Polar Bear News: the Emergence of Noise Pollution as a Threat and a Climate Change Denier Smackdown
Two interesting polar bear items caught my attention this week.
First, last night BBC’s Science in Action had a fascinating piece on tests of polar bear hearing thresholds (that is, what is the spectrum of sound that polar bears can actually detect?) being conducted in San Diego. This work is more significant than it may appear because several studies suggest that noise pollution can have a negative effect on polar bear behavior (particularly denning behavior). And oil exploration and development? Well, it ain’t quiet. NRDC flagged this potential last year, in a letter to the U.S. Fish and Wildlife Service:
Noise disturbance from seismic activities of oil exploration as well as ground and air transportation can be heard within 300 meters of dens…Exposure to noise from drilling and vehicles may cause bears to abandon their dens In other circumstances, den disturbance has been linked to lower birth weight in female cubs.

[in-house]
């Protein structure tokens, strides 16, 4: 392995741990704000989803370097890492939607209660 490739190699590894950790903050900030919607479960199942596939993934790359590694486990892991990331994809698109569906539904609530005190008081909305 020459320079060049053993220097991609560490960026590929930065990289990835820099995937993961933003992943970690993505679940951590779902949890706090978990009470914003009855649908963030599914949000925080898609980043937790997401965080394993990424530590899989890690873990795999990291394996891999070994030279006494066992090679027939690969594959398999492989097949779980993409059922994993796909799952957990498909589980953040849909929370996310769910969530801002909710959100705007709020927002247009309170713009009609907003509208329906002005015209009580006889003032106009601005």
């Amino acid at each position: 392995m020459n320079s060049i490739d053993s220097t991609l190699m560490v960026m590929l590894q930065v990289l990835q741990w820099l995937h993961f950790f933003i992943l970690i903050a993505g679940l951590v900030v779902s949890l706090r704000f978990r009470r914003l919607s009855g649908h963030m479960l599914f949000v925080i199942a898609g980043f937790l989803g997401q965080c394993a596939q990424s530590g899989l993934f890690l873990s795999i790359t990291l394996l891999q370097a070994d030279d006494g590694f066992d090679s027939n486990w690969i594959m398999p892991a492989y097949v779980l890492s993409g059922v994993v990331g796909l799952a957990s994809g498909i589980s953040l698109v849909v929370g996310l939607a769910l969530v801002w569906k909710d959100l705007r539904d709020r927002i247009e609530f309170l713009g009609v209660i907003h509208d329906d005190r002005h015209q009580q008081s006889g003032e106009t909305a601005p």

As one of the scientists in the Science in Action story says:
Noise is a potential problem and it has been in their environment for decades now. The combination of noise disturbance on top of the implications of climate change for polar bears are the problem. Noise in and of itself is not a problem for polar bears, but if you layer it on top of the impacts of climate change, then you have the potential for a real problem.
Second, two of the world’s foremost polar bear researchers, Ian Stirling and Andrew Derocher, just published a world-class smackdown of an article that appeared in Ecological Complexity last year suggesting that polar bears in the Western Hudson Bay weren’t threatened by global warming and, even if they were, could adapt. The whole thing is worth checking out, but this bit (responding to the suggestion that polar bears can compensate to the decline of seals in the Arctic by eating more vegetation) was my favorite:
Polar bears are large animals that, similar to their brown bear relatives, require energy dense foods in the form of fat and protein, to maintain body size and population densities (Hilderbrand et al., 1999; Felicetti et al., 2003). They got that way be eating seals, not berries. (Robbins et al., 2007).